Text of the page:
This map shows the number of police shootings in each state in December, 2015 and is from a story at National Review:
At the link to the story the map is followed by a brief description of each incident and usually includes a link to a local news story about each shooting as well. It’s interesting that more police shootings seem to occur in the West, especially California, than in the New England and Eastern Seaboard states.
It reminds me of the story about LA Police Chief William H. Parker who was an officer with the Los Angeles Police for 39 years, from 1927 to 1966, with time out for service in World War II. He was appointed chief in 1950, a position he held until July 16,1966 when he died of a heart attack.
When Parker became chief he took command of a very corrupt police force. In the ensuing years he turned it into a much less corrupt and much more professional force, but soon allegations of police brutality were ascendant. Eastern police forces were always known for corruption (otherwise organized crime could not have been so entrenched there) but police brutality charges were not common. The mantra became, “Cops in the East are corrupt but they are less likely to shoot you. Cops in the West are not as corrupt but they’ll kill you.” Whether that was ever true is in the eye of the beholder but some grain of truth was there, and according to the map above it still is.
Over 1100 people were killed by police during all of 2015. That may seem like a lot but a sentence that reads “[insert any number you want] people were killed by police last year,” doesn’t really tell us anything except that, if the number is big, you might think the police are killing a lot of people. But that doesn’t tell whether the shootings were justified or not justified.
The National Review story concludes that the facts we know so far do not support the claim of such protest groups as Black Lives Matter that cops are getting away with murder. All officer involved shootings are investigated first by the particular department involved and then (or simultaneously) by some other State agency such the Department of Criminal Investigation in Wyoming, and in Colorado by the District Attorney’s office for the county where the shooting took place.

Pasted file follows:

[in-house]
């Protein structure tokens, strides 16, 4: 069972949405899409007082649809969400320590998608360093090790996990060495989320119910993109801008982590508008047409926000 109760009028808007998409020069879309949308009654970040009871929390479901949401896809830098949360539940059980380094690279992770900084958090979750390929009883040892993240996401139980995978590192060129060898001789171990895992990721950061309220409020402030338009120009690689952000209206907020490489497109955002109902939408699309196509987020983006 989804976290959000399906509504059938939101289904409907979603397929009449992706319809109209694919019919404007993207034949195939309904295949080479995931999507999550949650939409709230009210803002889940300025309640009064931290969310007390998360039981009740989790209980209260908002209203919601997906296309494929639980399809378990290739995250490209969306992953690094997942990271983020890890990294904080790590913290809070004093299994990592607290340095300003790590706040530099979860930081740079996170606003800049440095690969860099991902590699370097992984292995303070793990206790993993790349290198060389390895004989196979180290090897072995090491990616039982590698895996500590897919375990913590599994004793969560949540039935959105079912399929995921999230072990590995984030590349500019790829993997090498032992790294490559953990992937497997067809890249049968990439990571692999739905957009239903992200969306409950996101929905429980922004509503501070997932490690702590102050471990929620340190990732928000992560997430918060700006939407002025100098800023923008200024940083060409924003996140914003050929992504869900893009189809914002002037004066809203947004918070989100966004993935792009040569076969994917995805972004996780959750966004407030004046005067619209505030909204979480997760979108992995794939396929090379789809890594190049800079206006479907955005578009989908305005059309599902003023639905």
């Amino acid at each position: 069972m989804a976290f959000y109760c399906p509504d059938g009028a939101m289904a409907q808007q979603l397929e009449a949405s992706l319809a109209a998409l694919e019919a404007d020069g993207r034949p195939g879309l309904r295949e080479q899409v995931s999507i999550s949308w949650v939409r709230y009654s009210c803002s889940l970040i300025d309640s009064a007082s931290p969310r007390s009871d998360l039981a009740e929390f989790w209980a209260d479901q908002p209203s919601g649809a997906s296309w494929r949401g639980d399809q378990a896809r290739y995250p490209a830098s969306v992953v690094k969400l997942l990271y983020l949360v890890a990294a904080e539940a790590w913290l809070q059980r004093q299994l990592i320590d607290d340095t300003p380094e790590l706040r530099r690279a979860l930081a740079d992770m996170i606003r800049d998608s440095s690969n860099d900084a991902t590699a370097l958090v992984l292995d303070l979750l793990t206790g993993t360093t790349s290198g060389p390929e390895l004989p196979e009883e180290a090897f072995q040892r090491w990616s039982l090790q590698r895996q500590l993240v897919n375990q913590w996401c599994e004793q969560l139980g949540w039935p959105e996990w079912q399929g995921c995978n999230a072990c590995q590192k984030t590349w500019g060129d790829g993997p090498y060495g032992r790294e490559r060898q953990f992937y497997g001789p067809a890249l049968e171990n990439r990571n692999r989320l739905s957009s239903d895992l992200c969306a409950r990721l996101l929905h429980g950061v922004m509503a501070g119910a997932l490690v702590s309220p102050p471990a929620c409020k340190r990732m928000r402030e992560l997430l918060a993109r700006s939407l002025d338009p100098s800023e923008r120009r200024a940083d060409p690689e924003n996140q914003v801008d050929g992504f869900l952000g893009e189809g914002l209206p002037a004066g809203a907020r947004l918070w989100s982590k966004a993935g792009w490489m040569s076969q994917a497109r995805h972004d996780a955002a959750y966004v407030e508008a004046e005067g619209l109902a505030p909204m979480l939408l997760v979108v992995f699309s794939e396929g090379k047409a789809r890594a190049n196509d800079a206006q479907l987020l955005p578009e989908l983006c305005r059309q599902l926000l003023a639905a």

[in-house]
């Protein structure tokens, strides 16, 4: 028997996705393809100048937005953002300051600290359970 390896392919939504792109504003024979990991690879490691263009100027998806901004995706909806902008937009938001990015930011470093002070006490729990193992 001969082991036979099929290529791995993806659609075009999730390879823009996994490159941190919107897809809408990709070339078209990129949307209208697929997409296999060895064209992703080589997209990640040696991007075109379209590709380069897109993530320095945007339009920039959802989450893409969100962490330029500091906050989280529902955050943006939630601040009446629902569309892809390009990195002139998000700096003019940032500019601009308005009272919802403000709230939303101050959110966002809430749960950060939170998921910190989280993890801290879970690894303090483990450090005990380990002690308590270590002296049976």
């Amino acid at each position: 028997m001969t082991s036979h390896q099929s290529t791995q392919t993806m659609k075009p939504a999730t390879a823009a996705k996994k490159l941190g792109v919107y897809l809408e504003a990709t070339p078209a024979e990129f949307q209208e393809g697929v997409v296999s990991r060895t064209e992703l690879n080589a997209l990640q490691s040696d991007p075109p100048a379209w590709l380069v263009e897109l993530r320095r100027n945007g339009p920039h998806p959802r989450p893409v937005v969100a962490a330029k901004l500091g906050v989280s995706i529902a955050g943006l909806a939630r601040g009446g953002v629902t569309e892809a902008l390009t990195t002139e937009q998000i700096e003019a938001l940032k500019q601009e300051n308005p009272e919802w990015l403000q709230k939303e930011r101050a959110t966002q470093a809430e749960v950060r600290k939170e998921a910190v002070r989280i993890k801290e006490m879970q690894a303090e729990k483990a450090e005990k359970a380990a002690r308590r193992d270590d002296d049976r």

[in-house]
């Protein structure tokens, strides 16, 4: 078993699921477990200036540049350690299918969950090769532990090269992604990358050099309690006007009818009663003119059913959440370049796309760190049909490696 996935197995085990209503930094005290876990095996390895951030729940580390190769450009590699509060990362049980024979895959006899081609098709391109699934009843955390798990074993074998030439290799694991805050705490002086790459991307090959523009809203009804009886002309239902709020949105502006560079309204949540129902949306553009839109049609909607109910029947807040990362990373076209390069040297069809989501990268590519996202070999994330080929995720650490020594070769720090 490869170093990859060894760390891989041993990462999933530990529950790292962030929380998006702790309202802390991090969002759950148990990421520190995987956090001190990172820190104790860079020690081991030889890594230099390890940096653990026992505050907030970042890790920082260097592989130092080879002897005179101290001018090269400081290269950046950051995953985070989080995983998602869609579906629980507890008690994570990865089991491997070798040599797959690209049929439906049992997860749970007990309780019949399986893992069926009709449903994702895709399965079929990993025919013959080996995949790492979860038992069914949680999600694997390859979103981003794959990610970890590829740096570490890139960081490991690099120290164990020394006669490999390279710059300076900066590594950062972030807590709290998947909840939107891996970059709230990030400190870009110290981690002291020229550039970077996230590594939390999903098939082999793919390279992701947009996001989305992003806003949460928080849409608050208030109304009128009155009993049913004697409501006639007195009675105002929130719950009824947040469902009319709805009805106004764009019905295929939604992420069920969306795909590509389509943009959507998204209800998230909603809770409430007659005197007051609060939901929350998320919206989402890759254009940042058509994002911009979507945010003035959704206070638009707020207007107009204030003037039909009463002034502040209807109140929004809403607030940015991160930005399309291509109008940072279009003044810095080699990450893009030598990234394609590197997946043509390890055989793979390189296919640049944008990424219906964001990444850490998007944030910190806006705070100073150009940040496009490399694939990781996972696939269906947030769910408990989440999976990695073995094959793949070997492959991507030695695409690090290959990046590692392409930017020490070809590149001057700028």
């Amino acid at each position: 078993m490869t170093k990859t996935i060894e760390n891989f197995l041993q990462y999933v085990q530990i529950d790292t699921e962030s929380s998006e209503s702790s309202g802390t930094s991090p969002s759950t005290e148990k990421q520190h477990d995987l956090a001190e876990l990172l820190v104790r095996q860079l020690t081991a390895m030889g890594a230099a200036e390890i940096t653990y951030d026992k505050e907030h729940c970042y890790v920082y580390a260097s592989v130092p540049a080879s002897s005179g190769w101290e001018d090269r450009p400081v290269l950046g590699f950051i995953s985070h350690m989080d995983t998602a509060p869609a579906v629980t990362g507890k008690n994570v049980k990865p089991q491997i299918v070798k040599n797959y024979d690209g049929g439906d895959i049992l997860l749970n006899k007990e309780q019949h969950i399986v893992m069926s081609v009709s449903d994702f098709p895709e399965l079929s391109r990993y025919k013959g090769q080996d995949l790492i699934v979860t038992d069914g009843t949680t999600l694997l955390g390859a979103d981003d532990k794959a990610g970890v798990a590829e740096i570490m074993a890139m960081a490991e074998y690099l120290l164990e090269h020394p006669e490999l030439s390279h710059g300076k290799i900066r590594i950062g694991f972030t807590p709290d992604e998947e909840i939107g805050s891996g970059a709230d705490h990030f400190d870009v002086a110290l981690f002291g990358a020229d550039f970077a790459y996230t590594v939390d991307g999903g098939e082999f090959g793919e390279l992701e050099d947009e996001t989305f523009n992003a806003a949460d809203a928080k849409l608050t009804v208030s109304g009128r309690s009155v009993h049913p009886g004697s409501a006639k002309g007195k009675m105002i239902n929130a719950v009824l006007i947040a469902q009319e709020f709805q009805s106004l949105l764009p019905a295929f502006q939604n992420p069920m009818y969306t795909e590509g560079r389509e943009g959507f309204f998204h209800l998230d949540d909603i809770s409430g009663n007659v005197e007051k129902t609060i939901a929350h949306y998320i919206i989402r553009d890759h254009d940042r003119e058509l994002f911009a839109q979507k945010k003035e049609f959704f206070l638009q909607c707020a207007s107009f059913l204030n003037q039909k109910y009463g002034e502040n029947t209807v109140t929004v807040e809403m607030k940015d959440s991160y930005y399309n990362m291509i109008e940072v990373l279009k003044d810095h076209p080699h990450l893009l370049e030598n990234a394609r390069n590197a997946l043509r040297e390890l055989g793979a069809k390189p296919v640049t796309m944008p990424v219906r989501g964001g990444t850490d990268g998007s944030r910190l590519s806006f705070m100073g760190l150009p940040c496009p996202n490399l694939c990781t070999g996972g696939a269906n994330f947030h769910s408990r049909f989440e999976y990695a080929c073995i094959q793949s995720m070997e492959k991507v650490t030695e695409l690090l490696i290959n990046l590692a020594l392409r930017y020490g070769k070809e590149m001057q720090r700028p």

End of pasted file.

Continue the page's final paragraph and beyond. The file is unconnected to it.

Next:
In all cases that I know of when the official investigation is concluded a detailed report is issued that is a matter of public record and can be viewed by anyone. In Denver, for example, all officer involved shooting reports are posted at denverda.org as soon as the investigation is completed. In other counties in Colorado the written reports are available by calling the DA’s office and asking for a copy. I’ve never even been charged for copying and the reports have been provided in a courteous manner.
I read them for the legal resources, statutory and court authorities that are cited in them. These don’t just save time when doing legal research but also provide valuable knowledge of how the prosecutors view various fact situations and the laws that govern the interpretation of the facts. They also let the reader know exactly why the particular decision was made and the factors that influenced it.
Because of this experience I read a story like the one in National Review today with a great deal of trust:
The Myth of Police Shootings Collapses Under The Weight of facts. In a project titled “The Counted,” the Guardian is tracking killings by police in the United States and has compiled a comprehensive list for the year 2015. The tracker was motivated by much-discussed but poorly founded concern about excessive use of police force particularly against blacks. In December, police killed 92 people — 21 blacks, 40 whites, 17 Hispanics/Latinos, five Asians/Pacific Islanders, and nine of unknown race. Fourteen were unarmed, including five blacks. Those who were unarmed reportedly still posed other types of threats to officers. These threats included physical violence and ramming officers with a vehicle.
Most of these reports are based largely on the accounts of eyewitnesses and the officers involved and so might not include all relevant details, such as results from ongoing police investigations. But the available facts fail to support the claim, made most prominently by the movement Black Lives Matter, that police systematically target unarmed black men. Of note among those who were killed is, however, the prevalence of mental illness.
Right, We don’t know at this point how many of those shootings were “suicide by cop.” The one in which the Las Vegas cops shot a man who was holding a something behind his back (turned out to be a cell phone) and refused all commands to drop it and show his hands very well could have been just that.
The National Review story was written without the benefit of the kinds of final investigative reports such as I have detailed above. But you can read all the news reports in the local media which are cited in the story. Local media reports are based on no more than what the official spokesman for the police tell them plus whatever witness accounts they might have. Journalists are notoriously lazy and usually don’t work very hard trying to find witnesses.
I feel confident that the great majority of the 92 killings in December will turn out to have been justified, and if any don’t the officers involved will be prosecuted.